Navigating the World of Retailers, Distributors and Brokers

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Getting your product onto store shelves is a big challenge for many companies. But getting it OFF the shelf and into the hands of a customer is an even bigger challenge.

As NPC and NRC-IRAP help a cohort of Canadian companies prepare for Natural Products Expo West, we’ve talked to a lot of experts and trade show veterans about the best ways to approach the key players in this process, including: retailers, brokers and distributors. In this article, we feature some salient thoughts from Hans Arthur Black, food industry mentor at Food-X, and co-founder of Soyummi Foods.

Lots of companies say they can’t get a retailer without a distributor, and they can’t get a distributor without a retailer. What’s the deal?
There’s definitely truth to both statements, but it’s not quite that black and white. You actually want to step back a little and look at your ideal customer. You know your product best, and you should know the customer segments that love it. Use that information to select the retailers that attract those customers. Then when you speak to those retailers, you’re already showing them that you’re a proactive and savvy partner in their sales.

But once you’ve convinced the retailer to take your product, you need a way to get it to them.
Absolutely! But connecting with those retailers is part of that solution. You can ask them directly which distributors and brokers they like to work with. It can be a great way to ensure that this key relationship in your sales process is one that works well for both of you. It’s also a great way to inform you of reputable potential partners that you may not have been aware of, especially some of the smaller ones that may deal with niche products or specific geographic regions. The big distributors like UNFI and KeHe are great, but the smaller firms can be a great match for companies just entering into the US markets. Plus, each of those potential new partners has another whole network of connections that can be helpful to your sales.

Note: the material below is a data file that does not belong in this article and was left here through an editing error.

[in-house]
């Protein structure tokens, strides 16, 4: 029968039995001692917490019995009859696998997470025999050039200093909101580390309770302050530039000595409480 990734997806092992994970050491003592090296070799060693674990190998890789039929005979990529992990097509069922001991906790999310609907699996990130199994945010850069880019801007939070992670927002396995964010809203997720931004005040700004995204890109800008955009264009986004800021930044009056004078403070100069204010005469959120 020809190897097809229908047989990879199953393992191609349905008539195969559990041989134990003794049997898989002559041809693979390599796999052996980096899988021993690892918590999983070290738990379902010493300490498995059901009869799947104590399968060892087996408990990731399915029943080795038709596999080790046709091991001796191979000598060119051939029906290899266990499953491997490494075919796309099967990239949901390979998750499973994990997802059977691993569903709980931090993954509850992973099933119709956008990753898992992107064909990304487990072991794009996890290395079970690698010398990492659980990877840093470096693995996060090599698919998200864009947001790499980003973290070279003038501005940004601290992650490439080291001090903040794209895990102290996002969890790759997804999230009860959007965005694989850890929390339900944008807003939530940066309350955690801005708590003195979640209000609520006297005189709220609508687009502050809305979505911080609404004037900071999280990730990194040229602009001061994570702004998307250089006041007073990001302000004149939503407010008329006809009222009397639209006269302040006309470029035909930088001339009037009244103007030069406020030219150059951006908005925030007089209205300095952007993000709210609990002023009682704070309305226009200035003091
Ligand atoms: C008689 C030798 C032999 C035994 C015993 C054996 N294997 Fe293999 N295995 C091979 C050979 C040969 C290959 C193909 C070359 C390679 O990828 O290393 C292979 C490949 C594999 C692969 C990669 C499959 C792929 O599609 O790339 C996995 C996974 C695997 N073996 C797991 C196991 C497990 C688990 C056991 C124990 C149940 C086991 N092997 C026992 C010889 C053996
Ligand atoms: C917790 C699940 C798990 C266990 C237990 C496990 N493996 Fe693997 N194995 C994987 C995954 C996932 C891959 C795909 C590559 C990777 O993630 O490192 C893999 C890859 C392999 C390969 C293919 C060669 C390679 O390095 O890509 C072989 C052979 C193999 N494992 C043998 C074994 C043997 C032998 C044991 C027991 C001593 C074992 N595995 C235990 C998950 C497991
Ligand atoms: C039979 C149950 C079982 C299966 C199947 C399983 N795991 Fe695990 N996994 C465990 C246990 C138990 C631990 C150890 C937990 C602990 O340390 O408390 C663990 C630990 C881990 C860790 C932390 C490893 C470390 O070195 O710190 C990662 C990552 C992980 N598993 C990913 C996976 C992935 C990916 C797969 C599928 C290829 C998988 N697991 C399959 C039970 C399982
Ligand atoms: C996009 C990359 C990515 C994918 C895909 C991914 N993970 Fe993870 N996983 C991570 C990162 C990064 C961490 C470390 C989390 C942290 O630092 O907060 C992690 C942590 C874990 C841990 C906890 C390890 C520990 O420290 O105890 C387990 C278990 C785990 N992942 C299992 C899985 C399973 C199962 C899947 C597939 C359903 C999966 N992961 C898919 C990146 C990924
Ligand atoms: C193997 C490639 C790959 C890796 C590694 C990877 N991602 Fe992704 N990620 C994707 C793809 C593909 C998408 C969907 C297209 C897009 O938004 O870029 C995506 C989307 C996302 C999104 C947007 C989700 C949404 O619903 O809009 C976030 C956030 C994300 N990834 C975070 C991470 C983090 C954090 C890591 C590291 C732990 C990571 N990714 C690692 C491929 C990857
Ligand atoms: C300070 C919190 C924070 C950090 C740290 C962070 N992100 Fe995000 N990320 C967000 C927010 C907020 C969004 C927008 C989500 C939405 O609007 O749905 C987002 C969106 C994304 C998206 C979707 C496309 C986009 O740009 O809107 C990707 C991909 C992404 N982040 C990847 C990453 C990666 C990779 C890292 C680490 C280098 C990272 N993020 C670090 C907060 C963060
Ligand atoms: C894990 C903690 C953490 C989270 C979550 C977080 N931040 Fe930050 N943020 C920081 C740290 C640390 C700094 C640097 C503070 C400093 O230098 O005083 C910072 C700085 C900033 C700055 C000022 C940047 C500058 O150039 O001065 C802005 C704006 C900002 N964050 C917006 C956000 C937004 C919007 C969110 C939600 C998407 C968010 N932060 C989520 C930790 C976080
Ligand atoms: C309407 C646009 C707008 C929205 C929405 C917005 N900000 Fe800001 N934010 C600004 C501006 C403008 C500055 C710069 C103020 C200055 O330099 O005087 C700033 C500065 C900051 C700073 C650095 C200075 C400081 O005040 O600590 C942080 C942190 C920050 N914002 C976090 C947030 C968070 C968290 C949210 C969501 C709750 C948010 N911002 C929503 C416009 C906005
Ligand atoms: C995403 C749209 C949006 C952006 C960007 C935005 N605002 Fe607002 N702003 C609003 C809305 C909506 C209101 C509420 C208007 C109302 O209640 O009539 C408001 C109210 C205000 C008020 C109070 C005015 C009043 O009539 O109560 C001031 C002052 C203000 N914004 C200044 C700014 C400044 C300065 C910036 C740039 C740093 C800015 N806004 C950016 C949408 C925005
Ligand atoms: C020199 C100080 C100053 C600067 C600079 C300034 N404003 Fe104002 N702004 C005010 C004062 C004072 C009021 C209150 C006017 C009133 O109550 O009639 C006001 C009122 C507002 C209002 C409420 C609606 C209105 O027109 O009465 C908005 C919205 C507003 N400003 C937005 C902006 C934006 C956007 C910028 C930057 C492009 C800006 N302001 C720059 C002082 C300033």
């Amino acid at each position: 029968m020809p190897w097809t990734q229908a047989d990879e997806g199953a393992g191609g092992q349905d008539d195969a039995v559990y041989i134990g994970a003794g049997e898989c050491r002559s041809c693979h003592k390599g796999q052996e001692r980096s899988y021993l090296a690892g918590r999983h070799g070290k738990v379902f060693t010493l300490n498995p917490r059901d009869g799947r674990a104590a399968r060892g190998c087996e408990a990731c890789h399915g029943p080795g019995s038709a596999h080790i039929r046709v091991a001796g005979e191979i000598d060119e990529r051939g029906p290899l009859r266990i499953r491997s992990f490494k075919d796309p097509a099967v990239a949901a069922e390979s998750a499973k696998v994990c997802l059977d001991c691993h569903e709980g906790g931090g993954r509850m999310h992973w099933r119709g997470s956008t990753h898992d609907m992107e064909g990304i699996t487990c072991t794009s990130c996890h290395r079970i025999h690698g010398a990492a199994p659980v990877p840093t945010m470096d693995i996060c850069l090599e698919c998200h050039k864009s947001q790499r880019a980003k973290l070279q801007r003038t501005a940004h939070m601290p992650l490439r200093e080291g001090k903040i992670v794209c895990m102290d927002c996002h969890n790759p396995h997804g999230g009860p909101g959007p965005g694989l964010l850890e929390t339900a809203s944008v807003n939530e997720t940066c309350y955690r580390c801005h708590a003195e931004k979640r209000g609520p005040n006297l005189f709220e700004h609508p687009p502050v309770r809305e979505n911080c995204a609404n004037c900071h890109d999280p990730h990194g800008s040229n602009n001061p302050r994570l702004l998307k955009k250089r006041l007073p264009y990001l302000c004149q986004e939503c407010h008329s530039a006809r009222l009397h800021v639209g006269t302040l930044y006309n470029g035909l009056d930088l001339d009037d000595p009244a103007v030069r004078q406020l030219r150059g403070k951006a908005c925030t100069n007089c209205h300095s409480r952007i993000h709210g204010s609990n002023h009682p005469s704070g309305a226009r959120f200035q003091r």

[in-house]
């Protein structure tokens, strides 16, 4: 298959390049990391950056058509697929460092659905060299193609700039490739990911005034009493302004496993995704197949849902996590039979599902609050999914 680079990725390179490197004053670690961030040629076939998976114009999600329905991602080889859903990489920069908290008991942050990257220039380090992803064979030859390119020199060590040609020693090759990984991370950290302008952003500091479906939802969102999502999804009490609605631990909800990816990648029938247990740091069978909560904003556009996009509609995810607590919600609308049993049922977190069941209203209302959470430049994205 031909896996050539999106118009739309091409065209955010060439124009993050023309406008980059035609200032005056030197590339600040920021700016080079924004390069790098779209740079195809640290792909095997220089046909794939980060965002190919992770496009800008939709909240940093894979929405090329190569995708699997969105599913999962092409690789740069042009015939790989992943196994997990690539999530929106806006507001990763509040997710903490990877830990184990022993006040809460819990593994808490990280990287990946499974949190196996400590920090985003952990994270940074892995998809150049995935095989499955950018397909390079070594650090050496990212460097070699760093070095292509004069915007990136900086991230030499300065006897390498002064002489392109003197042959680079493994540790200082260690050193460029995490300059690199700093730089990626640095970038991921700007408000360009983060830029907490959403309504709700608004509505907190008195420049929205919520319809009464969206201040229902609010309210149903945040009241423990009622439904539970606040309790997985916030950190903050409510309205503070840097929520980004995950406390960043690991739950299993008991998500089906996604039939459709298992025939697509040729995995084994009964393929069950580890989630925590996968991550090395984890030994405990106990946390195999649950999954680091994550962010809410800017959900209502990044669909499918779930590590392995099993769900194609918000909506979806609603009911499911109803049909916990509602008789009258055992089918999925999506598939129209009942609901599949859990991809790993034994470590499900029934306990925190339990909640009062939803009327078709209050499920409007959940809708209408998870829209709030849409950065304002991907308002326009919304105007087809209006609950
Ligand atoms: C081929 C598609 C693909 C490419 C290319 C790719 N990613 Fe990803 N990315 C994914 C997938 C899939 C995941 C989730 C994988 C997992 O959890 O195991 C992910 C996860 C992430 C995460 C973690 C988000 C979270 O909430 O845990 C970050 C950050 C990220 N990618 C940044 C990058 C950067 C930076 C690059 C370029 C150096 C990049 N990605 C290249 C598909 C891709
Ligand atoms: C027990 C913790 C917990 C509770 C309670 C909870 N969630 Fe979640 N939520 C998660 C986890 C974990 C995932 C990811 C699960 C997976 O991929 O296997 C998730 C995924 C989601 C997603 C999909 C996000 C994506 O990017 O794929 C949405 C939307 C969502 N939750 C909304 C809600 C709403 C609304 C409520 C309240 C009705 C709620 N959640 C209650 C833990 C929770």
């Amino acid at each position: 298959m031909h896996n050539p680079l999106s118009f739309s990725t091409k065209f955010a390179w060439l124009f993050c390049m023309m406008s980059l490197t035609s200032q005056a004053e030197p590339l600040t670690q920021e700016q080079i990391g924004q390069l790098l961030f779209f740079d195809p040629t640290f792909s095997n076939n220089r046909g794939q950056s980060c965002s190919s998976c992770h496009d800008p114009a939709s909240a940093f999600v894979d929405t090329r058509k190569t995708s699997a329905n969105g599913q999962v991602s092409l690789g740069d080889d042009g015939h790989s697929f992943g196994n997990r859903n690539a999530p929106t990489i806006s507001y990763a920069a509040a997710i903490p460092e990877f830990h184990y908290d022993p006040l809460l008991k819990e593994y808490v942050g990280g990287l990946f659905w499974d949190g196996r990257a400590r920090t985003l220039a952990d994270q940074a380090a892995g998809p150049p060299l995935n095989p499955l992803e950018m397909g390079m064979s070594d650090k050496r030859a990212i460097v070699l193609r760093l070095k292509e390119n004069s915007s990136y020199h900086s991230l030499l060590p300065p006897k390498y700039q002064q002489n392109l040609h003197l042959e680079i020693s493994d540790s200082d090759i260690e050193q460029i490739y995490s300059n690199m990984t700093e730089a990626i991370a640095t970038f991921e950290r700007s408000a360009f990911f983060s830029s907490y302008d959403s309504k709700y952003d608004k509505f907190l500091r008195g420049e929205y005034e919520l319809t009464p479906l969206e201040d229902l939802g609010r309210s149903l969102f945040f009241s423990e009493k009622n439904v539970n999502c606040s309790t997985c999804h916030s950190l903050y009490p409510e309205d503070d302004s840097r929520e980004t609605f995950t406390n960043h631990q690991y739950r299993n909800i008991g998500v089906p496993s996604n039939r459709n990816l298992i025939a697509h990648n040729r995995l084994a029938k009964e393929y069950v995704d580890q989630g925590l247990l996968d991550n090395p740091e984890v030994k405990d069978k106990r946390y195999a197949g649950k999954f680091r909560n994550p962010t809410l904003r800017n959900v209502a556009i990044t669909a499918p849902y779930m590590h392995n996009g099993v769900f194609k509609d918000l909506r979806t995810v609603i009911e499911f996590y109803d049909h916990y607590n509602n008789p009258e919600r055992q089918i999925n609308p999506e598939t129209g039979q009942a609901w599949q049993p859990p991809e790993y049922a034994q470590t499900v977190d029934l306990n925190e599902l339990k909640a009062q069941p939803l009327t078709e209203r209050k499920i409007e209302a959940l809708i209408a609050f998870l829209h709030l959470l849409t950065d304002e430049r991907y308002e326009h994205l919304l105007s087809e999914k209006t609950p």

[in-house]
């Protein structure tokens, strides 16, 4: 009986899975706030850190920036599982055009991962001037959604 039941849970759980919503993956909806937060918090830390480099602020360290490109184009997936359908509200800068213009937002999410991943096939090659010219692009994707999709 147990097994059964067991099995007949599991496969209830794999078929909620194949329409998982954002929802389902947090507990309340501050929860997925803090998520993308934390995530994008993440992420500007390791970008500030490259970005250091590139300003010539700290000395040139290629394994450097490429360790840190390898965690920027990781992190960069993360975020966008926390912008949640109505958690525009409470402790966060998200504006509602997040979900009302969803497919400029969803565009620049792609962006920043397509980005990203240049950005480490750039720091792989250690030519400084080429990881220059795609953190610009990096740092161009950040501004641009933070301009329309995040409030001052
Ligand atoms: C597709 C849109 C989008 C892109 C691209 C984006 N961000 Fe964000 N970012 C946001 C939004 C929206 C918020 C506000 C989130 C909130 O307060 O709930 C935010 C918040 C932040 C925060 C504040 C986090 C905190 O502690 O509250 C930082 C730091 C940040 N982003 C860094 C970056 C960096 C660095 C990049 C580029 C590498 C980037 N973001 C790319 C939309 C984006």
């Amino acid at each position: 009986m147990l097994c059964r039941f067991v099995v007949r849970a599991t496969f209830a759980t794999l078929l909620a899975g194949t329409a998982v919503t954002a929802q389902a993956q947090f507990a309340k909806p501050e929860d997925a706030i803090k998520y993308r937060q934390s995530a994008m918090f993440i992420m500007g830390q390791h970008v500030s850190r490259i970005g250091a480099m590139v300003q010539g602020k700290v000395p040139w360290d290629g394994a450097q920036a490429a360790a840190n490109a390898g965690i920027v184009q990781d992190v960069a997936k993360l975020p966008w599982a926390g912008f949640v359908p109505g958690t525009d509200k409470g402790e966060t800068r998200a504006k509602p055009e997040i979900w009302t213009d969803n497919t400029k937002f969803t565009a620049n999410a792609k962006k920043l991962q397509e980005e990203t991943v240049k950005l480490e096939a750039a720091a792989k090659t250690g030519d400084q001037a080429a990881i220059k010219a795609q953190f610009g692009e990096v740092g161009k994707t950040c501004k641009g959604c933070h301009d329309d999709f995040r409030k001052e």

You mentioned brokers. What’s your advice on working with brokers?
The right broker can be worth their weight in gold. They should know the territory, have great connections, and should watch out for your product and sales, which is especially important for Canadian companies who can’t just pop in to a store to check on things.

But like any other industry, not all brokers are created equal. There are big, national firms, and there are independents and everything in between. Each will bring varying levels of expertise, connections, reach and service. You want to be very clear up front what they will provide, and how they will be compensated.

For many new clients, brokers work on a retainer. That’s fine, but you want to be sure that there are reasonable time limits and a negotiated percentage for transitioning into a commission-based model, and that it’s off a net number. If they’re going to be having team members checking in on your product at the store level on a regular basis that’s worth a lot more than a single call to a head office that may or may not trickle down to product presentation at the store level.

How can companies find the right broker?
It’s definitely harder than finding distributors because of the range in size and service. The large ones like Acosta and Presence have national coverage and broad relationships with a range of retailers and distributors. But you can find smaller, regional brokers by asking your peers and the retailers you are working with – both should be able to tell you who has provided timely, valuable service.

What other advice do you have for companies aiming for US sales?
We’ve had great experiences with outside sales teams. They can be your on-the-ground support to ensure that your products are well positioned and strategically aligned to customer needs. They aren’t a replacement for a broker, but they can be an extremely valuable addition to your sales process. Companies like the Touch Agency and Ignite Sales are great examples. Again, always a good idea to ask your peers for any recommendations and to shop around for the right fit for your product and target market.

Do you have questions or comments about this topic? Or are you looking for guidance as you approach NPEW? Ask us how we can help.

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